I'm working to develop genetic sequencing capacity for infectious disease control in Africa. This involves working with colleagues to deploy technology in country and building new software tools that translate complex genomic datasets into actionable information for malaria control. I work at the Big Data Institute at Oxford University as part of MalariaGEN, a large network of researchers from across the world, on projects involving human, malaria, and mosquito DNA.
I am also interested in using genetics to understand human history. We all have within our DNA a record of our ancestry, and I work with several groups in Oxford and elsewhere to try to use genetics to learn about history. This is fun and interesting in its own right, but it's also important from an evolutionary point of view. Uncovering the genetic relationships between populations can help us to better design and interpret genetic epidemiological studies for infectious diseases, and so has direct relevance to our work in malaria.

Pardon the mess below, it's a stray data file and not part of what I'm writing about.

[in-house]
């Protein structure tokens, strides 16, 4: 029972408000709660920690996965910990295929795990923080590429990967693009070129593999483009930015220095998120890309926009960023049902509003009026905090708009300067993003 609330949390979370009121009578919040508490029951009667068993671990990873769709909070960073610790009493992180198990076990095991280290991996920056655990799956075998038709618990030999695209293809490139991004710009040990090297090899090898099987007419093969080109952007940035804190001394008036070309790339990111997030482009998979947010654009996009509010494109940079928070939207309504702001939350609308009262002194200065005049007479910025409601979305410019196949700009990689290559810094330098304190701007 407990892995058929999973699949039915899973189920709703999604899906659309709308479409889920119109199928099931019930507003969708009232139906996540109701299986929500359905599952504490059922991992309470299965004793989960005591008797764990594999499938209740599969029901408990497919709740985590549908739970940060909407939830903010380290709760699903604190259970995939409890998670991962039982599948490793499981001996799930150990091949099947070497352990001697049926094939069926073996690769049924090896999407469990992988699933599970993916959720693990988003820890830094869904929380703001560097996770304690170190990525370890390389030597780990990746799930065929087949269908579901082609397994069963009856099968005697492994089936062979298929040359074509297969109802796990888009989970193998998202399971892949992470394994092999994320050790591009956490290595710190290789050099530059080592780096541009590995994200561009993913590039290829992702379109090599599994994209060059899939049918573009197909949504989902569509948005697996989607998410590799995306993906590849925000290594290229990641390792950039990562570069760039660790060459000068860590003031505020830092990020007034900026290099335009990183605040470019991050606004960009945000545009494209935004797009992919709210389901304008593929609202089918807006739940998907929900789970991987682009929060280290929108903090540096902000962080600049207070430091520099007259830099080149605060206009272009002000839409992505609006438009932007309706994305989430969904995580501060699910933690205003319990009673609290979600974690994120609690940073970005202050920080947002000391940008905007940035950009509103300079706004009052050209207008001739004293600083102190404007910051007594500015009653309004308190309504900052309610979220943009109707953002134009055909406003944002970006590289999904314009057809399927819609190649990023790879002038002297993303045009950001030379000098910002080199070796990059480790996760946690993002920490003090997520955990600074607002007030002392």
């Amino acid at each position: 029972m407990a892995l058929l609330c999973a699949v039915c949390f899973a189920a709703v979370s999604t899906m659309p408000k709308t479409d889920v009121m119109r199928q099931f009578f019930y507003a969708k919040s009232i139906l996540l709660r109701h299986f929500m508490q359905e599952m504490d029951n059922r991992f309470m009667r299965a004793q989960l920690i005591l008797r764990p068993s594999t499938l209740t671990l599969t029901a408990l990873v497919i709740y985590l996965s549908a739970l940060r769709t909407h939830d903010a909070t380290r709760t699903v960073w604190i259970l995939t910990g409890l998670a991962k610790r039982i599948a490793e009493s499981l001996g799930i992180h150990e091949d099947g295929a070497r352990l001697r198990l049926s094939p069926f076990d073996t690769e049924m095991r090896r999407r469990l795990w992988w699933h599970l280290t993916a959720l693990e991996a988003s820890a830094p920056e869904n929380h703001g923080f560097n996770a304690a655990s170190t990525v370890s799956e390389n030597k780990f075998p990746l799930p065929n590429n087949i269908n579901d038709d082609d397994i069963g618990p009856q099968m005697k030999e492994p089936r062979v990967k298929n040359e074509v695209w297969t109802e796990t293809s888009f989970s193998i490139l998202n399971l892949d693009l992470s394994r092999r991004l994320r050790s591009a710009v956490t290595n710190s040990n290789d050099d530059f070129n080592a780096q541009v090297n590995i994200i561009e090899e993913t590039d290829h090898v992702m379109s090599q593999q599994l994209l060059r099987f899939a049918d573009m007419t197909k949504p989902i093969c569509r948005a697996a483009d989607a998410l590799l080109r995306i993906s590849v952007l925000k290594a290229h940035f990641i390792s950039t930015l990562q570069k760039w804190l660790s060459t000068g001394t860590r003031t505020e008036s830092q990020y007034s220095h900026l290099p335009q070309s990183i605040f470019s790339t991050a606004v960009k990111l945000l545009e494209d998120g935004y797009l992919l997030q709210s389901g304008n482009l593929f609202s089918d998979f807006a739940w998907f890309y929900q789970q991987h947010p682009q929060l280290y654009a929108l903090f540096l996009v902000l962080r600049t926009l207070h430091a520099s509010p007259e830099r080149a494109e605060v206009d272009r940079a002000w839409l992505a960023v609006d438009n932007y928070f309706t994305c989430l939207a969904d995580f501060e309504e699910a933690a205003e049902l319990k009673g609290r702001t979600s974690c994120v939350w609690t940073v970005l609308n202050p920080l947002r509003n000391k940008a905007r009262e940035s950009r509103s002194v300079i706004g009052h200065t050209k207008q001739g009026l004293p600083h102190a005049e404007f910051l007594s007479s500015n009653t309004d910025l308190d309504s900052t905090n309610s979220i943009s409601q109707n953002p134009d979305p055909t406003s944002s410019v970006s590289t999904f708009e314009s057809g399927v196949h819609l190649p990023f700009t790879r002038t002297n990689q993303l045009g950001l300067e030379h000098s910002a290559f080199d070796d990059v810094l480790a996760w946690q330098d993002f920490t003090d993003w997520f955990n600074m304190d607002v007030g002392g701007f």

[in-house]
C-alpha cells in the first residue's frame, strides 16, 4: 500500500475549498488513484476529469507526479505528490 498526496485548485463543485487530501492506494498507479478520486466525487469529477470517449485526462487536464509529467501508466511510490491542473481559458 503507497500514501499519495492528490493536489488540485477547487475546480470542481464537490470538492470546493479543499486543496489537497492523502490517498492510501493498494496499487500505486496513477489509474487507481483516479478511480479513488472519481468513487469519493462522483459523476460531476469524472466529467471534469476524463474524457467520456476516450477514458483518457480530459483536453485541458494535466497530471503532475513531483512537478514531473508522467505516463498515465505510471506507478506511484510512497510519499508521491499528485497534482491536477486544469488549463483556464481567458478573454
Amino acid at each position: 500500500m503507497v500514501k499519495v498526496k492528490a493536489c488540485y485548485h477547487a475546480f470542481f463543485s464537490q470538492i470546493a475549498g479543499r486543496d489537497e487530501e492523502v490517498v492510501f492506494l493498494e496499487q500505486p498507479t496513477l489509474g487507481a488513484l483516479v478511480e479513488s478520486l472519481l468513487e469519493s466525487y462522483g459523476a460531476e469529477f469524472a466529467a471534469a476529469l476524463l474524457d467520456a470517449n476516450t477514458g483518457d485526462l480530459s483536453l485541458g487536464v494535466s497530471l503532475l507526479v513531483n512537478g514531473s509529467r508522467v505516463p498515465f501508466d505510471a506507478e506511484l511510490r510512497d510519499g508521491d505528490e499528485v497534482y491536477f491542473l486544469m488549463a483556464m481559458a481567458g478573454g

I enjoy writing about science, thinking about how it can be used in real world situations, and how research can be translated into policy.